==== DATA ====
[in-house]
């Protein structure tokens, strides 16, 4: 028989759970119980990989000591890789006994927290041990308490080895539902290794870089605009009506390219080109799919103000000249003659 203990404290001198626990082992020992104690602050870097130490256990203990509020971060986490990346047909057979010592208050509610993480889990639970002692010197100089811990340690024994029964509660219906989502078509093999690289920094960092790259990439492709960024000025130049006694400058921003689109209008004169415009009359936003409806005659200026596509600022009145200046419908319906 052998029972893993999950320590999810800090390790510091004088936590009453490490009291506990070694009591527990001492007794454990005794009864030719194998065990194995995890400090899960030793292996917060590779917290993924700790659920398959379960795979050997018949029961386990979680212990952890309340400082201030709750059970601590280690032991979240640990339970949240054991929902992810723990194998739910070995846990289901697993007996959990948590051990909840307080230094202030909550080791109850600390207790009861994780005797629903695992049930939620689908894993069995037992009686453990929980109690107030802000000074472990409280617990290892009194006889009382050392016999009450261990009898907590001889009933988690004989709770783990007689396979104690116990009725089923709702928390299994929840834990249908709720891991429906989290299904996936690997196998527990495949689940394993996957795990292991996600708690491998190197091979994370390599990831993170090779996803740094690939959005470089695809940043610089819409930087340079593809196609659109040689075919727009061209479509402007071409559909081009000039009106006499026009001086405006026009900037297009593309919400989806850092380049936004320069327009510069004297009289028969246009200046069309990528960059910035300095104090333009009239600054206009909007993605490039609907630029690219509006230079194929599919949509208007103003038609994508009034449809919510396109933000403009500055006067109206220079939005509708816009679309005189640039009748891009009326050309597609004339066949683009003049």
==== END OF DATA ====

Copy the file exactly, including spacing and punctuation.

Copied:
[in-house]
């Protein structure tokens, strides 16, 4: 028989759970119980990989000591890789006994927290041990308490080895539902290794870089605009009506390219080109799919103000000249003659 203990404290001198626990082992020992104690602050870097130490256990203990509020971060986490990346047909057979010592208050509610993480889990639970002692010197100089811990340690024994029964509660219906989502078509093999690289920094960092790259990439492709960024000025130049006694400058921003689109209008004169415009009359936003409806005659200026596509600022009145200046419908319906 052998029972893993999950320590999810800090390790510091004088936590009453490490009291506990070694009591527990001492007794454990005794009864030719194998065990194995995890400090899960030793292996917060590779917290993924700790659920398959379960795979050997018949029961386990979680212990952890309340400082201030709750059970601590280690032991979240640990339970949240054991929902992810723990194998739910070995846990289901697993007996959990948590051990909840307080230094202030909550080791109850600390207790009861994780005797629903695992049930939620689908894993069995037992009686453990929980109690107030802000000074472990409280617990290892009194006889009382050392016999009450261990009898907590001889009933988690004989709770783990007689396979104690116990009725089923709702928390299994929840834990249908709720891991429906989290299904996936690997196998527990495949689940394993996957795990292991996600708690491998190197091979994370390599990831993170090779996803740094690939959005470089695809940043610089819409930087340079593809196609659109040689075919727009061209479509402007071409559909081009000039009106006499026009001086405006026009900037297009593309919400989806850092380049936004320069327009510069004297009289028969246009200046069309990528960059910035300095104090333009009239600054206009909007993605490039609907630029690219509006230079194929599919949509208007103003038609994508009034449809919510396109933000403009500055006067109206220079939005509708816009679309005189640039009748891009009326050309597609004339066949683009003049």